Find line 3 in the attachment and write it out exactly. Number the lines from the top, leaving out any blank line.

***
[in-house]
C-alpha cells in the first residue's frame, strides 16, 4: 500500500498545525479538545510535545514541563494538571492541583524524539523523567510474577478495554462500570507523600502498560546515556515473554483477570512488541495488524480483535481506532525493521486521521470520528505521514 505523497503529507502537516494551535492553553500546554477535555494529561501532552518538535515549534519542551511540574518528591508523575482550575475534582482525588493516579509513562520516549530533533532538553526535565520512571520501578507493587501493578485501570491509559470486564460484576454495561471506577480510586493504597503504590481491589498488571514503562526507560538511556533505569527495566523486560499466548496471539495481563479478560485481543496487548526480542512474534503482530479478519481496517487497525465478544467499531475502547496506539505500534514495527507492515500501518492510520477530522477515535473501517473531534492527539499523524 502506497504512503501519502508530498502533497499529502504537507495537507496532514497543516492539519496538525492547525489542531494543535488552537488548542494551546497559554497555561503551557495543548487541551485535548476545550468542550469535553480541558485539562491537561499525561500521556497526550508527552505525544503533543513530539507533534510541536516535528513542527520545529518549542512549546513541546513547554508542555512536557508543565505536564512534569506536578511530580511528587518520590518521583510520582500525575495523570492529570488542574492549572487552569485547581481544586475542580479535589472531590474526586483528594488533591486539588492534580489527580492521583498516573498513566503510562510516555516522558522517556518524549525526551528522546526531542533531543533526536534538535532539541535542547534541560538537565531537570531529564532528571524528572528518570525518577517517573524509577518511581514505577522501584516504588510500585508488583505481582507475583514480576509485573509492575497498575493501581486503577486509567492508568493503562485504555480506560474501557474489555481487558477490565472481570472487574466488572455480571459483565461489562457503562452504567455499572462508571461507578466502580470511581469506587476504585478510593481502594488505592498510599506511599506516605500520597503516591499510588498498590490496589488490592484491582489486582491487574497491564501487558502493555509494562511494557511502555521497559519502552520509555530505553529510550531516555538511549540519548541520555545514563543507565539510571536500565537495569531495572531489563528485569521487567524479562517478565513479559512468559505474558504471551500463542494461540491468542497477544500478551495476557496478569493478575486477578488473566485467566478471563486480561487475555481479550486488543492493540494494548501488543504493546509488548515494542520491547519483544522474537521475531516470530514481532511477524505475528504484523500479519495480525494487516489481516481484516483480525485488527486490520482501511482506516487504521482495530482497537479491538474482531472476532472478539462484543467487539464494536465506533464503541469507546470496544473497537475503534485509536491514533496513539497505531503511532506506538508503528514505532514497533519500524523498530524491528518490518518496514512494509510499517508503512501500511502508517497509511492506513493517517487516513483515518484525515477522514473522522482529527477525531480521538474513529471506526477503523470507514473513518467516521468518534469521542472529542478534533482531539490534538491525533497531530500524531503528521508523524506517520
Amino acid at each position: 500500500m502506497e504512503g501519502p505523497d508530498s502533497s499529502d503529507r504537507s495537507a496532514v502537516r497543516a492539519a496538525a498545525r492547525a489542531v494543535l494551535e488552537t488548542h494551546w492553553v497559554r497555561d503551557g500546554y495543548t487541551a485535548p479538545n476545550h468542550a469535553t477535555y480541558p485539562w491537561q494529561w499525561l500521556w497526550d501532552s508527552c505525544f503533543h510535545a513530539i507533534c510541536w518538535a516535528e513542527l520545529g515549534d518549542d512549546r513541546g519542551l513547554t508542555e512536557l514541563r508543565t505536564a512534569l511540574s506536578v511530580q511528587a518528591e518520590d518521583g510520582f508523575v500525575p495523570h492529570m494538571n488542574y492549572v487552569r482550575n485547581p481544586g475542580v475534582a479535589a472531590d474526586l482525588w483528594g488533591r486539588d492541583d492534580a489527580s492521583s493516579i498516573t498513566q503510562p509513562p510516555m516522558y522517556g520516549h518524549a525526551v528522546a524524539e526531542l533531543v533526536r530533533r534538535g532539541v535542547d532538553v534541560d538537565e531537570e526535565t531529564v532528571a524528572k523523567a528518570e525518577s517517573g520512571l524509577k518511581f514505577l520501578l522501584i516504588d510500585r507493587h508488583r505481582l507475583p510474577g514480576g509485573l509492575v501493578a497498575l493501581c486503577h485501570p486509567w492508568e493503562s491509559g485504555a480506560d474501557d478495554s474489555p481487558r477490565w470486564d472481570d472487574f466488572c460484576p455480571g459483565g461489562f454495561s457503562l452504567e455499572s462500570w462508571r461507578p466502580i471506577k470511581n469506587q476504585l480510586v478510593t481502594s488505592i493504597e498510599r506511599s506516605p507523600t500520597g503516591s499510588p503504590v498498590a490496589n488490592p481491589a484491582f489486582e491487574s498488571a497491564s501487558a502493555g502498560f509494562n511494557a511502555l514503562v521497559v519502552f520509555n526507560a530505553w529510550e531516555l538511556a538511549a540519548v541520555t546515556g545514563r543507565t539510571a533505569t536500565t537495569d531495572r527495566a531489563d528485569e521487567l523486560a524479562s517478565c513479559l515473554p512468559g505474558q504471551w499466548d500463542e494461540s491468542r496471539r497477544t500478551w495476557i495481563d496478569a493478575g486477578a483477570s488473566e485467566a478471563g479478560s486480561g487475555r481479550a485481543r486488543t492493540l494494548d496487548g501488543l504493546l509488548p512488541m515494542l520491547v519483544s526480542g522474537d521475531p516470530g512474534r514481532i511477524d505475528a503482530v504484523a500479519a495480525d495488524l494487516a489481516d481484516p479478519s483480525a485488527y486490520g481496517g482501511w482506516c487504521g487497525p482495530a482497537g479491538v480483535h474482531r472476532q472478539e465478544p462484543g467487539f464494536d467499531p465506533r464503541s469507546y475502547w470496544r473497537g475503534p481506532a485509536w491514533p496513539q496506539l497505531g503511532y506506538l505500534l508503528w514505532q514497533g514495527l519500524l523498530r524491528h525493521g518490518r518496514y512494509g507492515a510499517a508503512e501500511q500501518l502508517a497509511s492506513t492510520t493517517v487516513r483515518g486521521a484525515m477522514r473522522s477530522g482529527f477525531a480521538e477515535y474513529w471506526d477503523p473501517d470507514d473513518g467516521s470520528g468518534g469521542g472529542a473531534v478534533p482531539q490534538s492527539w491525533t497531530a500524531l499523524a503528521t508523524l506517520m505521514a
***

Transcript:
Amino acid at each position: 500500500m502506497e504512503g501519502p505523497d508530498s502533497s499529502d503529507r504537507s495537507a496532514v502537516r497543516a492539519a496538525a498545525r492547525a489542531v494543535l494551535e488552537t488548542h494551546w492553553v497559554r497555561d503551557g500546554y495543548t487541551a485535548p479538545n476545550h468542550a469535553t477535555y480541558p485539562w491537561q494529561w499525561l500521556w497526550d501532552s508527552c505525544f503533543h510535545a513530539i507533534c510541536w518538535a516535528e513542527l520545529g515549534d518549542d512549546r513541546g519542551l513547554t508542555e512536557l514541563r508543565t505536564a512534569l511540574s506536578v511530580q511528587a518528591e518520590d518521583g510520582f508523575v500525575p495523570h492529570m494538571n488542574y492549572v487552569r482550575n485547581p481544586g475542580v475534582a479535589a472531590d474526586l482525588w483528594g488533591r486539588d492541583d492534580a489527580s492521583s493516579i498516573t498513566q503510562p509513562p510516555m516522558y522517556g520516549h518524549a525526551v528522546a524524539e526531542l533531543v533526536r530533533r534538535g532539541v535542547d532538553v534541560d538537565e531537570e526535565t531529564v532528571a524528572k523523567a528518570e525518577s517517573g520512571l524509577k518511581f514505577l520501578l522501584i516504588d510500585r507493587h508488583r505481582l507475583p510474577g514480576g509485573l509492575v501493578a497498575l493501581c486503577h485501570p486509567w492508568e493503562s491509559g485504555a480506560d474501557d478495554s474489555p481487558r477490565w470486564d472481570d472487574f466488572c460484576p455480571g459483565g461489562f454495561s457503562l452504567e455499572s462500570w462508571r461507578p466502580i471506577k470511581n469506587q476504585l480510586v478510593t481502594s488505592i493504597e498510599r506511599s506516605p507523600t500520597g503516591s499510588p503504590v498498590a490496589n488490592p481491589a484491582f489486582e491487574s498488571a497491564s501487558a502493555g502498560f509494562n511494557a511502555l514503562v521497559v519502552f520509555n526507560a530505553w529510550e531516555l538511556a538511549a540519548v541520555t546515556g545514563r543507565t539510571a533505569t536500565t537495569d531495572r527495566a531489563d528485569e521487567l523486560a524479562s517478565c513479559l515473554p512468559g505474558q504471551w499466548d500463542e494461540s491468542r496471539r497477544t500478551w495476557i495481563d496478569a493478575g486477578a483477570s488473566e485467566a478471563g479478560s486480561g487475555r481479550a485481543r486488543t492493540l494494548d496487548g501488543l504493546l509488548p512488541m515494542l520491547v519483544s526480542g522474537d521475531p516470530g512474534r514481532i511477524d505475528a503482530v504484523a500479519a495480525d495488524l494487516a489481516d481484516p479478519s483480525a485488527y486490520g481496517g482501511w482506516c487504521g487497525p482495530a482497537g479491538v480483535h474482531r472476532q472478539e465478544p462484543g467487539f464494536d467499531p465506533r464503541s469507546y475502547w470496544r473497537g475503534p481506532a485509536w491514533p496513539q496506539l497505531g503511532y506506538l505500534l508503528w514505532q514497533g514495527l519500524l523498530r524491528h525493521g518490518r518496514y512494509g507492515a510499517a508503512e501500511q500501518l502508517a497509511s492506513t492510520t493517517v487516513r483515518g486521521a484525515m477522514r473522522s477530522g482529527f477525531a480521538e477515535y474513529w471506526d477503523p473501517d470507514d473513518g467516521s470520528g468518534g469521542g472529542a473531534v478534533p482531539q490534538s492527539w491525533t497531530a500524531l499523524a503528521t508523524l506517520m505521514a